27 June 2006

Tarrasch - Alekhine, Pistyan 1922

Continuing with Alekhine's annotated brilliancies the following position is a win for Black according to Alekhine's notes. It's hard to believe that one of the best players in the world at the time of the game could be lost with the White pieces after 11 moves, but so it seems to have been.

Alekhine's annotations for the next moves are the sort of comments I like to see from a grandmaster. They show verbal reasoning rather than calculating a tangle of variations. Alekhine was adept at explaining the logic behind a position. Note that White is a Pawn ahead.

Pistyan 1922
Alekhine, Alexander

Tarrasch, Siegbert
(After 11.Bc1-b2)
[FEN "r2q1rk1/pb1n2pp/3bpn2/1Ppp4/8/1PN1PN2/PB2BPPP/R2QK2R b KQ - 0 11"]

In this position Alekhine played 11...Qe7, and wrote,

Black has completed his development, and prepares in perfect safety the advance of his e-Pawn, which encompassing still more the adverse game, secures him a very strong attack against White's King.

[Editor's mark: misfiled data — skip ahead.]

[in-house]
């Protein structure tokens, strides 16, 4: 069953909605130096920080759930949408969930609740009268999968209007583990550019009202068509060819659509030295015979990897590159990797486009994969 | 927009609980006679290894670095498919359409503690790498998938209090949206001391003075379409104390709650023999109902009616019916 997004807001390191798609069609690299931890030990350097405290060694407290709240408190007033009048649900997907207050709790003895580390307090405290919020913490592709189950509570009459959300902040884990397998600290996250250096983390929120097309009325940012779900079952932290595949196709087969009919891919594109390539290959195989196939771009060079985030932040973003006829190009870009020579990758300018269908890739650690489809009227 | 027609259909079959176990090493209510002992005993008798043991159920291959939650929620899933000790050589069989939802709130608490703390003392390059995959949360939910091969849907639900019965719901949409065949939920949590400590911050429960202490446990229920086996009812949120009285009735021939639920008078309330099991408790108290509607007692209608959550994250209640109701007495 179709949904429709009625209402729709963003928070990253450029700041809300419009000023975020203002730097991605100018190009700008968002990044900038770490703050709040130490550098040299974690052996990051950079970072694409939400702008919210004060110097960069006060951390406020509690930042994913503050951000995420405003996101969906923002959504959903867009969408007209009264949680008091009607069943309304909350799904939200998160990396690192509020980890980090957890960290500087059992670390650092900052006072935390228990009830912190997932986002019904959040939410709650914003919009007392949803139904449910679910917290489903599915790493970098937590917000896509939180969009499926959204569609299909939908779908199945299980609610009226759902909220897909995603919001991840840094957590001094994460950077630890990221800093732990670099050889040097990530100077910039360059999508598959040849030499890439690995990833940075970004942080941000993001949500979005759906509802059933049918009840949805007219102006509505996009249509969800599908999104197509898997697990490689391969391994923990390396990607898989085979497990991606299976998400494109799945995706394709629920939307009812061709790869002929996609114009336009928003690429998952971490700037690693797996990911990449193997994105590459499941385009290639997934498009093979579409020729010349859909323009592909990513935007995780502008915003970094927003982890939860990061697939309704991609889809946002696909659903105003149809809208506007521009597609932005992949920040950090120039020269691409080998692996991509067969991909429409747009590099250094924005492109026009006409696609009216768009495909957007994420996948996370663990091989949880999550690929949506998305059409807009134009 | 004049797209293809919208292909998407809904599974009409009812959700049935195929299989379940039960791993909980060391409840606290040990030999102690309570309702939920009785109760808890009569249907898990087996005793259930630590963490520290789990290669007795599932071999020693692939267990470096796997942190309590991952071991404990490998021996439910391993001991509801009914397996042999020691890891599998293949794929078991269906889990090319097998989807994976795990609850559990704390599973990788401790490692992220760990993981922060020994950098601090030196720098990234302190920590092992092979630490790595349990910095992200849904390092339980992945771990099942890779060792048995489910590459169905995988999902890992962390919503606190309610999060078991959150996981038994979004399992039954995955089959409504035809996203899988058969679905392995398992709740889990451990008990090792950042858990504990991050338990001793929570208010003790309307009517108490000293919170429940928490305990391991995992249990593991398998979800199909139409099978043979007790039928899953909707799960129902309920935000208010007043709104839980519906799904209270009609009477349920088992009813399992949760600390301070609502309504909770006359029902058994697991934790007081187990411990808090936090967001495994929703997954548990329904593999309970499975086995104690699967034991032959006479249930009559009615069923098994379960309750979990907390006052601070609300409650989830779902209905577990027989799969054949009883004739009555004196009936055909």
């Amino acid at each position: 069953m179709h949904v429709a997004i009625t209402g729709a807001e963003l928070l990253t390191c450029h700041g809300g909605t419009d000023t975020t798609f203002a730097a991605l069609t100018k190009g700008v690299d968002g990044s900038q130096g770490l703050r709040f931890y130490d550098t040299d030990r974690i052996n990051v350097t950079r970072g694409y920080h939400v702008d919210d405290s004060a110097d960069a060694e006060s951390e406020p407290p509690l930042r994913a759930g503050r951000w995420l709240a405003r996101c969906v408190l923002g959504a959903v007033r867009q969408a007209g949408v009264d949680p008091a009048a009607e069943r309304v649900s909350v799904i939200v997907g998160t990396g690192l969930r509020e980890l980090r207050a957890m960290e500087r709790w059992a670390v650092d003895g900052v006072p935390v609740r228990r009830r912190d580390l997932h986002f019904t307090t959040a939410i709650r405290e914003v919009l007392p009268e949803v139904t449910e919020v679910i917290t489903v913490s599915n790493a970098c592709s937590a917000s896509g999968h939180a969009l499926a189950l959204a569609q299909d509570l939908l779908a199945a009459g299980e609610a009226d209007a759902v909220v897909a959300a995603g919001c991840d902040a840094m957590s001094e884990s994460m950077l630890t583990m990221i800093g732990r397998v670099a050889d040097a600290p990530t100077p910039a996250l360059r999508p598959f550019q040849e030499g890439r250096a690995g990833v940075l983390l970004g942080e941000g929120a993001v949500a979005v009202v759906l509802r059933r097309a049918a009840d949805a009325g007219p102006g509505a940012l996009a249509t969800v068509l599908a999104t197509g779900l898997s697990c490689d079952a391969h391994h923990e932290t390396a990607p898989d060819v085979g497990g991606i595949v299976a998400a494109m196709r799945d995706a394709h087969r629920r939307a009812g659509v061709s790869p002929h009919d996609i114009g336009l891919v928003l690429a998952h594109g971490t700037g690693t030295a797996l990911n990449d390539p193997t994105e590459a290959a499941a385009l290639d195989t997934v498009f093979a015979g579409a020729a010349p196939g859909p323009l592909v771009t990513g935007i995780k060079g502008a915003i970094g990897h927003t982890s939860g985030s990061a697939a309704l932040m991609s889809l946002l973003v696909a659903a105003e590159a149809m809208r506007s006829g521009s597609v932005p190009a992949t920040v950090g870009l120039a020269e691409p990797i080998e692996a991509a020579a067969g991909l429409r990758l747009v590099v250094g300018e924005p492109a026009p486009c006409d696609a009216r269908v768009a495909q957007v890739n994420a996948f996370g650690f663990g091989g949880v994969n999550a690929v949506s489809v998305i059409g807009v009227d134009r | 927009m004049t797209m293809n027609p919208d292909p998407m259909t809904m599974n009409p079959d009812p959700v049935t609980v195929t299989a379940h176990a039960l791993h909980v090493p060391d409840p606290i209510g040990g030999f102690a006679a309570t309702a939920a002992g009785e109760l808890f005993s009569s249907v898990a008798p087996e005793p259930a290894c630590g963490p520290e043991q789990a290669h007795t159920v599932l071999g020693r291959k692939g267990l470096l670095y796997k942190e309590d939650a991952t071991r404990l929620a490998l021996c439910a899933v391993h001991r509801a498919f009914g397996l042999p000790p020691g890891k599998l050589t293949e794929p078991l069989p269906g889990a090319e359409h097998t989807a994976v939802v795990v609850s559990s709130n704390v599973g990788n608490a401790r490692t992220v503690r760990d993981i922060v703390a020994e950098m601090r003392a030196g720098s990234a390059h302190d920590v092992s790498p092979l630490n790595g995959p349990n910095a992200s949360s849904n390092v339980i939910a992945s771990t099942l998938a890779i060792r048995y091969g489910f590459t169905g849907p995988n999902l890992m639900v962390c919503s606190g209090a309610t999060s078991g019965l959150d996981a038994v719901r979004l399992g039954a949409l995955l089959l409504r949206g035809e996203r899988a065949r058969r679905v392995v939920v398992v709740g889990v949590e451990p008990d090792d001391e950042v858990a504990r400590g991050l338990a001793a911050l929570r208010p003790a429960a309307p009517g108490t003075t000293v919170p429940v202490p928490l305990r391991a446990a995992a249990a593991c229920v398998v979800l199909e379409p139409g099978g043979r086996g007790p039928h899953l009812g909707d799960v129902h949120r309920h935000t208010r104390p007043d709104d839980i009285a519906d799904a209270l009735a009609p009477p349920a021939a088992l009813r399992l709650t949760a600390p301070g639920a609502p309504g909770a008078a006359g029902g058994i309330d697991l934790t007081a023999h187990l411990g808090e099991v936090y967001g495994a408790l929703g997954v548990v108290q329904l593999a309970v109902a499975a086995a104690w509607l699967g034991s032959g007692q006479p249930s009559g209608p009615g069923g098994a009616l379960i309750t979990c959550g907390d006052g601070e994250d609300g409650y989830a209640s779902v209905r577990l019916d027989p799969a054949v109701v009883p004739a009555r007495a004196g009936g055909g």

12.O-O Rad8. Alekhine:

Black has no need to hasten the advance of his e-Pawn, his opponent at present being able to attempt absolutely nothing.

13.Qc2 e5 14.Rfe1. Alekhine:

In order to defend the square h2, by bringing the Nf3 via d2 to f1. From now on White defends in the most skilful way, but his game is already too far compromised by the strategic error of the opening ceding the center to his opponent in exchange for a Pawn of little value.

If instead, White tries block the advance with 14.e4, the game would probably continue with something like 14...d4 15.Bc4+ Kh8 16. Nd5 Nxd5 17. Bxd5 Bxd5 18. exd5 e4, when White is also losing.

I imagine that the game was awarded a prize for the remaining moves, where Alekhine gave himself eight '!'s. The most impressive aspect of the game for me is how he obtained so overwhelming a position after only 13 moves. To play through the complete game see...

Siegbert Tarrasch vs Alexander Alekhine, Bad Pistyan 1922

...on Chessgames.com.

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